OPHTHALMOLOGY, which might be likened to a highly specialized organ in the "body medical," has been characterized by an unfailing tendency to absorb into itself with imperious force whatever good might come within its grasp, while rejecting from its constitution all empiric elements which might have affected its vitality and, so to speak, metabolically, hindered the development of a creature which has, in time, influenced all medicine and led to the happiness of the world. It should be profitable for us as ophthalmologists, in this fiftieth century since the earlier recordings, to remind ourselves that this development has been but slowly progressive and that the hidden forces within the body were derived usually from single inventions or observations.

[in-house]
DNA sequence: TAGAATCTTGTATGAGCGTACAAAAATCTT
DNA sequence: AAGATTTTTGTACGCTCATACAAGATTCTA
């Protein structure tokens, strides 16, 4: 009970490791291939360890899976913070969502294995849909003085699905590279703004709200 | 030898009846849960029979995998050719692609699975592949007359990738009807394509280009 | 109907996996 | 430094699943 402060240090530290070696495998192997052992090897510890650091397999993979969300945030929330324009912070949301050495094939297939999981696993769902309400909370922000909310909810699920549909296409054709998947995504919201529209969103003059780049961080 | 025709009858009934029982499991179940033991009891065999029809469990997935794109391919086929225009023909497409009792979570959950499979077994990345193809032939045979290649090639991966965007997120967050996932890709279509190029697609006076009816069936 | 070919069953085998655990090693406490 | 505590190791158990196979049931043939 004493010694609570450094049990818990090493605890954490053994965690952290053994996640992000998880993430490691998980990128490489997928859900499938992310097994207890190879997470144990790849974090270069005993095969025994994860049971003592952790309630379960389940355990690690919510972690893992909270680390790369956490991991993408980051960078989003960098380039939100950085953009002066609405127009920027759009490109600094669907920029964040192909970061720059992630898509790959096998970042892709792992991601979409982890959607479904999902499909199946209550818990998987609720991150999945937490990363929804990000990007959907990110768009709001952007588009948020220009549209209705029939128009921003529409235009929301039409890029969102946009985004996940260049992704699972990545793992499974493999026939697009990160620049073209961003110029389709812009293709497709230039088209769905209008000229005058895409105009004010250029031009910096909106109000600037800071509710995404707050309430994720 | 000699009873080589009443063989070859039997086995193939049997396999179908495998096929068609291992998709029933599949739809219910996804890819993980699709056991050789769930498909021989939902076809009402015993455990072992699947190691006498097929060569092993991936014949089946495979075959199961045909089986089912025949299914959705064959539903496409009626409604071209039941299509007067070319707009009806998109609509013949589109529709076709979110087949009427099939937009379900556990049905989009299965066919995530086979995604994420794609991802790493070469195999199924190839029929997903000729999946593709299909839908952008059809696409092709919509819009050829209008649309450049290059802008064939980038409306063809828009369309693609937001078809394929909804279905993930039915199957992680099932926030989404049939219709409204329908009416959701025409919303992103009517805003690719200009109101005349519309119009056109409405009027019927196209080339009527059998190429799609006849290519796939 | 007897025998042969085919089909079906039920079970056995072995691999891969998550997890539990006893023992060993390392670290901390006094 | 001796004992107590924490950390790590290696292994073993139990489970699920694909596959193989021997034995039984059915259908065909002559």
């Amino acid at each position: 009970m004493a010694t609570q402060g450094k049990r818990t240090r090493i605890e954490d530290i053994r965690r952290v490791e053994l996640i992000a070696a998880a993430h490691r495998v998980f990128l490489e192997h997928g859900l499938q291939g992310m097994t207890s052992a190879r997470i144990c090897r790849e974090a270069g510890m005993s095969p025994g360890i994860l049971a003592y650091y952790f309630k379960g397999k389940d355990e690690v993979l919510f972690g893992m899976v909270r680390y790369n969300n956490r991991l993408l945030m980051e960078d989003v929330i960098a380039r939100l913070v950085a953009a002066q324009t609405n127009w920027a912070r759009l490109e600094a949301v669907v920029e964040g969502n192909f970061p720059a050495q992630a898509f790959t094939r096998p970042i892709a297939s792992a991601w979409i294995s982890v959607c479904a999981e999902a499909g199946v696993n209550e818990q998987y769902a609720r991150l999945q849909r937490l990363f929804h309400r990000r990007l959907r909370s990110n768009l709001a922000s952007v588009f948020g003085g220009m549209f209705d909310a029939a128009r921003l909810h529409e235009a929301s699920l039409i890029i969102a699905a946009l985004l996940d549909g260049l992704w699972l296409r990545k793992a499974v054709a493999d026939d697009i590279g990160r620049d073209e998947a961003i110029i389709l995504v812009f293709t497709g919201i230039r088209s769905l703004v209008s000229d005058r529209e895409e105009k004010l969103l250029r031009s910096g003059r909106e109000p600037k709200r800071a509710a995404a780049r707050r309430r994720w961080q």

Today the tyro is inclined to accept the present status as he finds it, oblivious of how laboriously the science has struggled to attain its, so great, stature. He accepts as matters
CHANCE B. EXPOSURE AND FIXATION OF THE EYE IN THE EARLY DAYS OF CATARACT EXTRACTION. Arch Ophthalmol. 1946;36(4):484–497. doi:10.1001/archopht.1946.00890210492004
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